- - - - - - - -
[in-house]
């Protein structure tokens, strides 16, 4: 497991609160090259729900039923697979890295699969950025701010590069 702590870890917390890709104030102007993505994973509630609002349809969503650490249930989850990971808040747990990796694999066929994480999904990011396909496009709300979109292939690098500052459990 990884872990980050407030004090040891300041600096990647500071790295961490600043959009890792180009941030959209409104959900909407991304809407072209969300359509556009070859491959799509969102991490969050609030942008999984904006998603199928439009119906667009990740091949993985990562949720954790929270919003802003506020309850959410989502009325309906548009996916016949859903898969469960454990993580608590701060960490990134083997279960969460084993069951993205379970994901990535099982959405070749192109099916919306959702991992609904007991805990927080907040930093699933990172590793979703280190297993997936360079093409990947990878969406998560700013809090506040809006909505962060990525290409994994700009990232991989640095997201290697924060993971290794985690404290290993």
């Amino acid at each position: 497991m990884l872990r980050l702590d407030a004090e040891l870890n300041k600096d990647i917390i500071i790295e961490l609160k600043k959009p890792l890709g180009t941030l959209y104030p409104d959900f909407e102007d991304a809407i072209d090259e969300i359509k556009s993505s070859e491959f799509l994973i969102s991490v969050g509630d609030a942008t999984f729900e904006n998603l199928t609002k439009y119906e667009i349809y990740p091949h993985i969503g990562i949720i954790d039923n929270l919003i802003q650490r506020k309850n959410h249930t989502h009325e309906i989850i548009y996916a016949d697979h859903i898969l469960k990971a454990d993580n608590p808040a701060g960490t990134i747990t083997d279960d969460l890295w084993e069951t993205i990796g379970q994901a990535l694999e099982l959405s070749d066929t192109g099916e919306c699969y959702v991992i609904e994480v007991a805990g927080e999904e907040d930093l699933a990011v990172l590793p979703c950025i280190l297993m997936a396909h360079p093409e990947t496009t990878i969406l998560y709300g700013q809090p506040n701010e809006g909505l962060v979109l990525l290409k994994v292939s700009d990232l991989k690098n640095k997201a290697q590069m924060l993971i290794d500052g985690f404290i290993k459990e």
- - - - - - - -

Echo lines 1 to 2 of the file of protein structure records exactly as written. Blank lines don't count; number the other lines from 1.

[in-house]
């Protein structure tokens, strides 16, 4: 497991609160090259729900039923697979890295699969950025701010590069 702590870890917390890709104030102007993505994973509630609002349809969503650490249930989850990971808040747990990796694999066929994480999904990011396909496009709300979109292939690098500052459990 990884872990980050407030004090040891300041600096990647500071790295961490600043959009890792180009941030959209409104959900909407991304809407072209969300359509556009070859491959799509969102991490969050609030942008999984904006998603199928439009119906667009990740091949993985990562949720954790929270919003802003506020309850959410989502009325309906548009996916016949859903898969469960454990993580608590701060960490990134083997279960969460084993069951993205379970994901990535099982959405070749192109099916919306959702991992609904007991805990927080907040930093699933990172590793979703280190297993997936360079093409990947990878969406998560700013809090506040809006909505962060990525290409994994700009990232991989640095997201290697924060993971290794985690404290290993």